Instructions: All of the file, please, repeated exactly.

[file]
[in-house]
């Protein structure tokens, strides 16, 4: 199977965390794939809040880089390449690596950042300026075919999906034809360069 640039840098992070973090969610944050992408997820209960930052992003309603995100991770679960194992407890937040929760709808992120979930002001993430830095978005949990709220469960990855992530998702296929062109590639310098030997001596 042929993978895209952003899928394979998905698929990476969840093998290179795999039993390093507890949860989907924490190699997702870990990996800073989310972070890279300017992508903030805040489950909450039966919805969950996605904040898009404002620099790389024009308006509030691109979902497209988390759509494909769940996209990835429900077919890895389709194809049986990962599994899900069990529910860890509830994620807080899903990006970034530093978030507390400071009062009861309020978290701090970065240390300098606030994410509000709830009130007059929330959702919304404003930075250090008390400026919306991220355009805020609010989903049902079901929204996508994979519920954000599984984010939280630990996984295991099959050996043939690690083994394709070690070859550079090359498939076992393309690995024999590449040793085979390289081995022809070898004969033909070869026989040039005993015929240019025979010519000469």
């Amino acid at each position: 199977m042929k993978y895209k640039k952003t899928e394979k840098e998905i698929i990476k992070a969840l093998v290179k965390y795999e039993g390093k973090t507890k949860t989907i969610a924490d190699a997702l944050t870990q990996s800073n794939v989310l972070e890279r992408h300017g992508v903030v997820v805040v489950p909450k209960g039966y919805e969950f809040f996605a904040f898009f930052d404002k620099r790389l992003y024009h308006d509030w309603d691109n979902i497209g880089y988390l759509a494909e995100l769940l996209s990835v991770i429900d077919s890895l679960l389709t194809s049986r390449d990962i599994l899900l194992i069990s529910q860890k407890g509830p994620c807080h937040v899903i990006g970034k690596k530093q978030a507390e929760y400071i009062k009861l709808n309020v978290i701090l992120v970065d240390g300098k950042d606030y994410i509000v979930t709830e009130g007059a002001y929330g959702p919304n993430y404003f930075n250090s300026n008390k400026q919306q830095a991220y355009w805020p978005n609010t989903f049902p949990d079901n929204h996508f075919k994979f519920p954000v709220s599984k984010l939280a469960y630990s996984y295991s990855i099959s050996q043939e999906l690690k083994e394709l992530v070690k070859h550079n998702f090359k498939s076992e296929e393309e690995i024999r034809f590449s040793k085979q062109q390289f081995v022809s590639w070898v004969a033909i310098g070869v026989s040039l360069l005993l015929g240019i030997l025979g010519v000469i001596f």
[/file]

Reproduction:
[in-house]
């Protein structure tokens, strides 16, 4: 199977965390794939809040880089390449690596950042300026075919999906034809360069 640039840098992070973090969610944050992408997820209960930052992003309603995100991770679960194992407890937040929760709808992120979930002001993430830095978005949990709220469960990855992530998702296929062109590639310098030997001596 042929993978895209952003899928394979998905698929990476969840093998290179795999039993390093507890949860989907924490190699997702870990990996800073989310972070890279300017992508903030805040489950909450039966919805969950996605904040898009404002620099790389024009308006509030691109979902497209988390759509494909769940996209990835429900077919890895389709194809049986990962599994899900069990529910860890509830994620807080899903990006970034530093978030507390400071009062009861309020978290701090970065240390300098606030994410509000709830009130007059929330959702919304404003930075250090008390400026919306991220355009805020609010989903049902079901929204996508994979519920954000599984984010939280630990996984295991099959050996043939690690083994394709070690070859550079090359498939076992393309690995024999590449040793085979390289081995022809070898004969033909070869026989040039005993015929240019025979010519000469």
């Amino acid at each position: 199977m042929k993978y895209k640039k952003t899928e394979k840098e998905i698929i990476k992070a969840l093998v290179k965390y795999e039993g390093k973090t507890k949860t989907i969610a924490d190699a997702l944050t870990q990996s800073n794939v989310l972070e890279r992408h300017g992508v903030v997820v805040v489950p909450k209960g039966y919805e969950f809040f996605a904040f898009f930052d404002k620099r790389l992003y024009h308006d509030w309603d691109n979902i497209g880089y988390l759509a494909e995100l769940l996209s990835v991770i429900d077919s890895l679960l389709t194809s049986r390449d990962i599994l899900l194992i069990s529910q860890k407890g509830p994620c807080h937040v899903i990006g970034k690596k530093q978030a507390e929760y400071i009062k009861l709808n309020v978290i701090l992120v970065d240390g300098k950042d606030y994410i509000v979930t709830e009130g007059a002001y929330g959702p919304n993430y404003f930075n250090s300026n008390k400026q919306q830095a991220y355009w805020p978005n609010t989903f049902p949990d079901n929204h996508f075919k994979f519920p954000v709220s599984k984010l939280a469960y630990s996984y295991s990855i099959s050996q043939e999906l690690k083994e394709l992530v070690k070859h550079n998702f090359k498939s076992e296929e393309e690995i024999r034809f590449s040793k085979q062109q390289f081995v022809s590639w070898v004969a033909i310098g070869v026989s040039l360069l005993l015929g240019i030997l025979g010519v000469i001596f």